Uncovering the age-old angst of love
Romantic song lyrics are not exactly what you’d expect to find in the pages of an old, agricultural catalogue. But as Ingenium staff members have learned, artifacts can be full of surprises.
In 2019, librarian Catherine Campbell was inventorying the trade literature collection recently unpacked in the new Library and Archives, located inside the Ingenium Centre in Ottawa. In the midst of her work she came across the lyrics to a love song, handwritten in pencil over the first few pages of an old catalogue dating back to 1889.
“I picked up this nondescript catalogue of agricultural implements with its torn and partially missing cover, and noticed that the back of the cover and the first couple of pages were covered in handwriting. I began to read, ‘The art of love makin is hard to unfold …’ and thought, ‘Wow! This is not what I usually find in my trade catalogues! Who wrote this?'”
The discovery prompted Campbell and archivist Adele Torrance to do some investigative work. She noticed the name “Johnnie Leonard” was signed alongside the love song. Assuming he was the one who wrote in the catalogue, and knowing the catalogue was produced in Ontario in 1889, she pulled some historical census information in order to find the Leonard family.
In the 1851 Census of Ennismore, Ontario, they found a multi-generational Leonard family living together on a farm. It appears the patriarch, Batt Leonard, emigrated from Ireland with his son, Patrick, and daughter-in-law, Ellen Leonard, who by 1851 had nine Canadian-born children. One of those children was a 12-year-old son named Martin, who, by the 1881 Census, had a nine-year-old son of his own, Patrick John. By the time the 1889 trade catalogue was produced, Patrick John or “Johnnie Leonard” would have been 17 years old.
A closer look
Next, Campbell studied the catalogue itself. Its title is quite long: “Peter Hamilton Agricultural Works, manufacturers of [Hamilton's?] light steel binder, mowers, sulky rakes, riding and walking ploughs, root pulpers, grain crushers, grain sowers, straw cutters, and all kind of agricultural implements.” Campbell confirmed that the Peter Hamilton Manufacturing Company was based in Peterborough, Ontario. James Hamilton, an immigrant from Scotland, had built a foundry in 1848 where he produced castings and agricultural equipment. In 1866, the company suffered a fire and a new two-storey brick foundry was built to replace the earlier factory that had burned to the ground.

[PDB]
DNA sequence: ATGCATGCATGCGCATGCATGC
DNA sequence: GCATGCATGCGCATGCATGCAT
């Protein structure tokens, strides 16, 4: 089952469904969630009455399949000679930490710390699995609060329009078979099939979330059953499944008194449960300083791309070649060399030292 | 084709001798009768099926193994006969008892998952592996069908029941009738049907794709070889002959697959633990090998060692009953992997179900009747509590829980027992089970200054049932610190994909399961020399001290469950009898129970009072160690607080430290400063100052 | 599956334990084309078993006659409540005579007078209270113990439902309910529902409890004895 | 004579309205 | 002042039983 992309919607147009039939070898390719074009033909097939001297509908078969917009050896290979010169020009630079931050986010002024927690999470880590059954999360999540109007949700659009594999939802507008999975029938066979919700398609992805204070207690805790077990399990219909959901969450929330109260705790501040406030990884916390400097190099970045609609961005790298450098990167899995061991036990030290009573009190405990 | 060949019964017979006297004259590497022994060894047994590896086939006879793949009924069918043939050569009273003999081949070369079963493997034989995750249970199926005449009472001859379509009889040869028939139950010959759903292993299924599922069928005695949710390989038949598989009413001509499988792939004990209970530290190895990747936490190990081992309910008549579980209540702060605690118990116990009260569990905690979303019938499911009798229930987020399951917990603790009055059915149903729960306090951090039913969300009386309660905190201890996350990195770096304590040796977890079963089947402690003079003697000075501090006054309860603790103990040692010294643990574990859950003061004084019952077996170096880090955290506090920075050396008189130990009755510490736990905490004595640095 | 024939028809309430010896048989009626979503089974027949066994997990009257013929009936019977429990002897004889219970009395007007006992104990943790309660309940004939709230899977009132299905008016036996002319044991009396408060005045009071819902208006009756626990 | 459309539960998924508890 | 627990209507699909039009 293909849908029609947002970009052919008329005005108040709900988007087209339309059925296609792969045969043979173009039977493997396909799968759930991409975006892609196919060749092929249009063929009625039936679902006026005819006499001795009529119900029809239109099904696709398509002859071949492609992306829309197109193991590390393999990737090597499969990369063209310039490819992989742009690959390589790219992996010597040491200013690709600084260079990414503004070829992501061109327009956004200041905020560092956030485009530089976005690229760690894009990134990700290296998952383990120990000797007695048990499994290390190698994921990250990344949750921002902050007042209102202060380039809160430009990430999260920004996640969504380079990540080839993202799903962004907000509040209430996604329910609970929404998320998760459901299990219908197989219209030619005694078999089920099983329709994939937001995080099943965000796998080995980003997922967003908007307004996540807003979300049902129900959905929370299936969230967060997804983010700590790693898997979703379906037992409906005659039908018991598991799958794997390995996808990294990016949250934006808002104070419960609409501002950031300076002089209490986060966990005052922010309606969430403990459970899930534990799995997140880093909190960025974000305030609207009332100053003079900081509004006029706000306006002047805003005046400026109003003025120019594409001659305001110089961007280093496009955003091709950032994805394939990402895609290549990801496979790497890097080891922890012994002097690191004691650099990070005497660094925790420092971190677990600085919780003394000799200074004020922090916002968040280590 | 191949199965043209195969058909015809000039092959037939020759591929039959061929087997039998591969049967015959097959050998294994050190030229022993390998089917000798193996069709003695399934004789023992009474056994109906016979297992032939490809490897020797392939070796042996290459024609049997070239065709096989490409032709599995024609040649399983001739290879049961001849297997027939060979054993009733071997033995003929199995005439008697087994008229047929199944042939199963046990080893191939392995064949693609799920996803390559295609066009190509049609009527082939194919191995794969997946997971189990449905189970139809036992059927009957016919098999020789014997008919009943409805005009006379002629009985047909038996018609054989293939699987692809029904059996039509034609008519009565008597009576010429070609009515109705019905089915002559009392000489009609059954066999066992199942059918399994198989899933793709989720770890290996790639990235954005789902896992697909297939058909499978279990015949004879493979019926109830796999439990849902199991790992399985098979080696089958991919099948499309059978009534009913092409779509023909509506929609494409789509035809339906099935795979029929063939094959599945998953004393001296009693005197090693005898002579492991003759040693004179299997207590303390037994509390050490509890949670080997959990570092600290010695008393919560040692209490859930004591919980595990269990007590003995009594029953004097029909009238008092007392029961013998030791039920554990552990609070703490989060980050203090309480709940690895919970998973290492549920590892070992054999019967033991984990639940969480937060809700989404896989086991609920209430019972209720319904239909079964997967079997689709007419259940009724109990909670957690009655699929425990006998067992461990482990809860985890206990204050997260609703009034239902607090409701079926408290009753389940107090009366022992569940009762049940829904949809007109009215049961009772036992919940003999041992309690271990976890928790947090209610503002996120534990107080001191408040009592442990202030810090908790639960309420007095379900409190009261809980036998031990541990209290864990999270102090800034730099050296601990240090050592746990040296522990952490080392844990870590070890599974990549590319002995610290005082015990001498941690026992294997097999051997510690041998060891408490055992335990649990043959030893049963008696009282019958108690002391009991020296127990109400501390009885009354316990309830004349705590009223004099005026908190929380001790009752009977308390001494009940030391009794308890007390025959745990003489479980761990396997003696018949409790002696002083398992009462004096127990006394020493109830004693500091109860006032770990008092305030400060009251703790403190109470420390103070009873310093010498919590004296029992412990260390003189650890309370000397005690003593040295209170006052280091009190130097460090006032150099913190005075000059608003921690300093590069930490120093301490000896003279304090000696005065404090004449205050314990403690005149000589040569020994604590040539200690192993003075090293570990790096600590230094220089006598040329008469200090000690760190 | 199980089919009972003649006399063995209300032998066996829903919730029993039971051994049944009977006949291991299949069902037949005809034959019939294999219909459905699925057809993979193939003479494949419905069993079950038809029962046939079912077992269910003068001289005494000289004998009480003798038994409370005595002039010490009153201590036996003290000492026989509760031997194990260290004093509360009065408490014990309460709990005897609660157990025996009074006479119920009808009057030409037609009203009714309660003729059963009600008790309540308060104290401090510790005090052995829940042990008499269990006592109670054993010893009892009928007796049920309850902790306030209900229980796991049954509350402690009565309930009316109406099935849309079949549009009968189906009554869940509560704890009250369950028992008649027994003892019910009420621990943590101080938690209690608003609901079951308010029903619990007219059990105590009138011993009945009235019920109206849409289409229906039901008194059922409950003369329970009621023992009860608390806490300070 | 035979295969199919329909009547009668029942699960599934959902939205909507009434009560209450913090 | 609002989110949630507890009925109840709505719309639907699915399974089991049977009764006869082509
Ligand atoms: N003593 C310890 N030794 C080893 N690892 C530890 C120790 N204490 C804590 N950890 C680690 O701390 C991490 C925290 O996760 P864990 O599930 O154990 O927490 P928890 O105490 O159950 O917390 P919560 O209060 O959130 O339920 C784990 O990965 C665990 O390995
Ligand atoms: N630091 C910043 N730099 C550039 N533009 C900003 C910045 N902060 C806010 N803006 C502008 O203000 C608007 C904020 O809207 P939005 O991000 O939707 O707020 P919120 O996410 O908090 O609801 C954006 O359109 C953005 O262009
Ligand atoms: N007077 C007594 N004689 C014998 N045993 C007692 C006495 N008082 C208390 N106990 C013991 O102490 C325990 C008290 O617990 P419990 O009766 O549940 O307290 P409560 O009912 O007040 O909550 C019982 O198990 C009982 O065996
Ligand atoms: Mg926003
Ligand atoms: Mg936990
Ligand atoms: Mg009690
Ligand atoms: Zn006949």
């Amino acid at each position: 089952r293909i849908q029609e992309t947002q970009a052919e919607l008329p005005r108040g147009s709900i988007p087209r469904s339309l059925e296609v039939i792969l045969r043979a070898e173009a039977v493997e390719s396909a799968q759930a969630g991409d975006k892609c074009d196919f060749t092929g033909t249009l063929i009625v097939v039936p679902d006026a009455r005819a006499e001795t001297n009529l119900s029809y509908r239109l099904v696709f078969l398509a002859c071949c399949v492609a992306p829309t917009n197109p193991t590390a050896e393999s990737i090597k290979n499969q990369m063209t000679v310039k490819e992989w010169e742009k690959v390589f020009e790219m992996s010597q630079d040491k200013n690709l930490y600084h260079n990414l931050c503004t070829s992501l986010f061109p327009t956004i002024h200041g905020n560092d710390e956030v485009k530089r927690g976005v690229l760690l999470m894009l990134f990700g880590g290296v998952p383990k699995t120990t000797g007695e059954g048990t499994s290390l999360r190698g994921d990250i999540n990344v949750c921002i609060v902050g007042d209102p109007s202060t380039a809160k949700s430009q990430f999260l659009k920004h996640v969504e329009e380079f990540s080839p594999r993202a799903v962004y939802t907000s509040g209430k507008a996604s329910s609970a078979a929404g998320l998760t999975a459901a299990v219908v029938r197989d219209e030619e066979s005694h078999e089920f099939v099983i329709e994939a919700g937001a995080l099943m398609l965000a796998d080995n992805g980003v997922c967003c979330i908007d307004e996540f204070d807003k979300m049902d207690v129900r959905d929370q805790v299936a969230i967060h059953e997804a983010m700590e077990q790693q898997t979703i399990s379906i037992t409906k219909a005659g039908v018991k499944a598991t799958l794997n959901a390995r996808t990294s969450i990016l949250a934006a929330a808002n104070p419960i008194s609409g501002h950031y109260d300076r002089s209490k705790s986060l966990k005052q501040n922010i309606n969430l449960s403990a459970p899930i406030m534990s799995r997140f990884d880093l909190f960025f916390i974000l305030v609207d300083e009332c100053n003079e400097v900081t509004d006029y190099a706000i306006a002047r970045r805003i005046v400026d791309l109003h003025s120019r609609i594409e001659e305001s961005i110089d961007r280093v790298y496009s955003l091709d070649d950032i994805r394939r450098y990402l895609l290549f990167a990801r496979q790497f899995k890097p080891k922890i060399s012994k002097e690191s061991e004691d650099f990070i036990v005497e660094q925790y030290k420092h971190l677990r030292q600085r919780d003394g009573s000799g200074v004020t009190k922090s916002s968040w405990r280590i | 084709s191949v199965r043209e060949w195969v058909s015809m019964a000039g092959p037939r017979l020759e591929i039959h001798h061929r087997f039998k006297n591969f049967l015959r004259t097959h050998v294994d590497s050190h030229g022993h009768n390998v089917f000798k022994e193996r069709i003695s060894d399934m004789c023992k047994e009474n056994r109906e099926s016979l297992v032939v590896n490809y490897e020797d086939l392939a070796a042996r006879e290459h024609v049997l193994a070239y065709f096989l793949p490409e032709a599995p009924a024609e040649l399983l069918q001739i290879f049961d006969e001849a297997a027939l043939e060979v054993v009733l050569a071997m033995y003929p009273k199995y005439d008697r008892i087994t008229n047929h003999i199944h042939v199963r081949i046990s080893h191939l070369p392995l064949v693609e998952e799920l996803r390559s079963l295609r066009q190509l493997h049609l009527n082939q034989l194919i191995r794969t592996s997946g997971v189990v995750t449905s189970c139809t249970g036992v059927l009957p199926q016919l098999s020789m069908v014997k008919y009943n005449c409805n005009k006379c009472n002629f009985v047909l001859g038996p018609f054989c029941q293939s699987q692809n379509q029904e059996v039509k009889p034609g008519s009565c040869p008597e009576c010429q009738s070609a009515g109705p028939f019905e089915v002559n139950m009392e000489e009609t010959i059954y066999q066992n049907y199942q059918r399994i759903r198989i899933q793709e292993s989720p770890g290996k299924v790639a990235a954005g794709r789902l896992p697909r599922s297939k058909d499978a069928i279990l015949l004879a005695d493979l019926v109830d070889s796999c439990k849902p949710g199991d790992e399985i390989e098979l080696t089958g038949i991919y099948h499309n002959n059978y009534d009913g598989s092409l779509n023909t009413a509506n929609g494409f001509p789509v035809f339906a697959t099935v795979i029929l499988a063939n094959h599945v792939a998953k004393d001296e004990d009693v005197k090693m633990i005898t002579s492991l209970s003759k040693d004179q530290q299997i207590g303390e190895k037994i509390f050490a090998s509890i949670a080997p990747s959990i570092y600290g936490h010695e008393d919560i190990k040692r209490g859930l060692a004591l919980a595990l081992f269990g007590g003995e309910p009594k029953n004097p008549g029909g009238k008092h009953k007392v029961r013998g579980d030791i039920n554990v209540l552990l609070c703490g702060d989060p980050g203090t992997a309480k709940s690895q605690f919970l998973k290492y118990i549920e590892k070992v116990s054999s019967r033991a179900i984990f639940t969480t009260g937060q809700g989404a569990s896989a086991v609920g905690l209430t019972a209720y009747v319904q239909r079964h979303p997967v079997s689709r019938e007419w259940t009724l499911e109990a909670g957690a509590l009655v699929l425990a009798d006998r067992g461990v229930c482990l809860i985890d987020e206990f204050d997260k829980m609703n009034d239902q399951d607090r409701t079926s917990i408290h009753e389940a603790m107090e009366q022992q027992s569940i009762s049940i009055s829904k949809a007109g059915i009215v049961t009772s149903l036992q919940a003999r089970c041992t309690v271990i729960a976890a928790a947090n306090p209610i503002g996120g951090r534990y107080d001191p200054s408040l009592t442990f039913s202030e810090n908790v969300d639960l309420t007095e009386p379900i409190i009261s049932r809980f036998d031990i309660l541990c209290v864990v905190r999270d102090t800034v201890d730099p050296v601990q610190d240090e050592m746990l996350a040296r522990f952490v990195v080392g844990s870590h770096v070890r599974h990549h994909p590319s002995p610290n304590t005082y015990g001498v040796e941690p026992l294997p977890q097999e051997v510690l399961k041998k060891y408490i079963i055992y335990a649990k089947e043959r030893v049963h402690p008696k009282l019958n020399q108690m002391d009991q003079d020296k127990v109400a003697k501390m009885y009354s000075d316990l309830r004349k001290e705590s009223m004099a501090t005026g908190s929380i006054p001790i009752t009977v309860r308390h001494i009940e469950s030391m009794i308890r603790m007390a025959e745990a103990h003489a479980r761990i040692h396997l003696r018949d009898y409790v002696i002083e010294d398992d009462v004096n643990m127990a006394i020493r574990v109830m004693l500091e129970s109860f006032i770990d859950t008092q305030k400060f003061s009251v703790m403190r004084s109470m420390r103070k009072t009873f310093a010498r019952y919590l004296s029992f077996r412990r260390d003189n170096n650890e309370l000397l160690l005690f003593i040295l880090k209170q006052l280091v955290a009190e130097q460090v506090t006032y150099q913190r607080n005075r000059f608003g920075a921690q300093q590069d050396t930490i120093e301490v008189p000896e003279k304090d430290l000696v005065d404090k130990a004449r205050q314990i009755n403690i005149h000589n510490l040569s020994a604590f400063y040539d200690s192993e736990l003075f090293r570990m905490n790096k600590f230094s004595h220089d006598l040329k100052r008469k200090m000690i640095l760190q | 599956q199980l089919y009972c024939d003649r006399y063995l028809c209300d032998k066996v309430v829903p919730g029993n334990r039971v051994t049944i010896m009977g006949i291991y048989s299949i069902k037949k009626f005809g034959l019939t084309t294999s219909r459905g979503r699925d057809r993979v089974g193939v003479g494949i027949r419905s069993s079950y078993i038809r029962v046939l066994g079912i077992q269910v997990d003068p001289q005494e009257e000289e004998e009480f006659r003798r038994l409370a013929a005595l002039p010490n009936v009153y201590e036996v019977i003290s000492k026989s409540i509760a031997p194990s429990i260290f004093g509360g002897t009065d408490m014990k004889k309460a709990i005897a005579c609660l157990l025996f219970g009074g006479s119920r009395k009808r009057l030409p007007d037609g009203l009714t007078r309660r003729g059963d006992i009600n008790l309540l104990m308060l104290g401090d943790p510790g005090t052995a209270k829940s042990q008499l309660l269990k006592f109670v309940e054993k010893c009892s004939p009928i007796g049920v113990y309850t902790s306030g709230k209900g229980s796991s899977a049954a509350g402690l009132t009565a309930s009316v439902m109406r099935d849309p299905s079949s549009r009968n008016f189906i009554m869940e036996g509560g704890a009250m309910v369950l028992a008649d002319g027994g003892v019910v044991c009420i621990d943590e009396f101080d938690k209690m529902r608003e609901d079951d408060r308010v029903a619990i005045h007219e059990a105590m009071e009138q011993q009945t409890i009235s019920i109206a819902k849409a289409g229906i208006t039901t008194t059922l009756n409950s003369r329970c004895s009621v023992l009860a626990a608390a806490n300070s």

Owner James Hamilton died in 1872, and his son Peter Hamilton became sole proprietor. He expanded the business over the years to include reapers and mowers in the line of products, and continued to offer repairs on any agricultural implement, just as his father had offered. In the introduction to the 1889 catalogue, Peter Hamilton wrote, “In addition to presenting cuts and descriptions of the best farming implements made, the catalogue contains memorandum tables to enable the farmer to make notes of important events, and keep a record of his farming and dairying operations.” Johnnie Leonard used the catalogue for more than just operational notes. The gallery below shows the song, some of Johnnie’s signatures later in the book, and perhaps a self-portrait?
A teenage love story
The last piece of the puzzle were the lyrics themselves. Campbell researched the title, “I Guess You Have All Been There,” and discovered it was written by American composer J.P. Skelly. But how did Johnnie hear the song and what did it mean to him? Was he pining after a woman named Kate, as well? Archivist Adele Torrance thought that Johnnie might have heard a recording of the song on an early wax cylinder playing on a nickel-in-the-slot phonograph. In the historical assessment Sound Recordings in Canada, curator Bryan Dewalt and historian John Vardalas explain that in the 1890s, such machines had “found [their] way into arcades, neighbourhood drugstores, local bars, and wherever people gathered socially.” However, in a few short years, mass-produced discs for Gramophone were also available. “I Guess You Have All Been There” was recorded with the Berliner, Victor, Columbia, and Edison recording companies in the late nineteenth century and early twentieth century. The first discs made in Canada were pressed by E. Berliner in 1900. Library and Archives Canada also has a good description of the early days of recorded music in Canada.
By 1900, Johnnie would have been around 28 years old and the Peter Hamilton catalogue would have been out of date, but perhaps that’s why he used it as scrap paper to record the lyrics that inspired him? A last possibility is that Johnnie had access to the sheet music for the song, like the sheet shown below from the Library of Congress’s collections, published by W.F. Shaw in 1879. This would make sense as Johnnie transcribed the numbers of the verses, information that only appears on the sheet music. Perhaps he grabbed the Peter Hamilton catalogue to copy the lyrics so he could sing along with a group of friends.
It’s fun to think of Johnnie as a love-sick teenager, recording lyrics while listening to early music recordings. This Valentine’s Day, many of us can think back to our own romantic teen angst and relate. It seems Johnnie’s favourite song is aptly named…I guess you’ve all been there.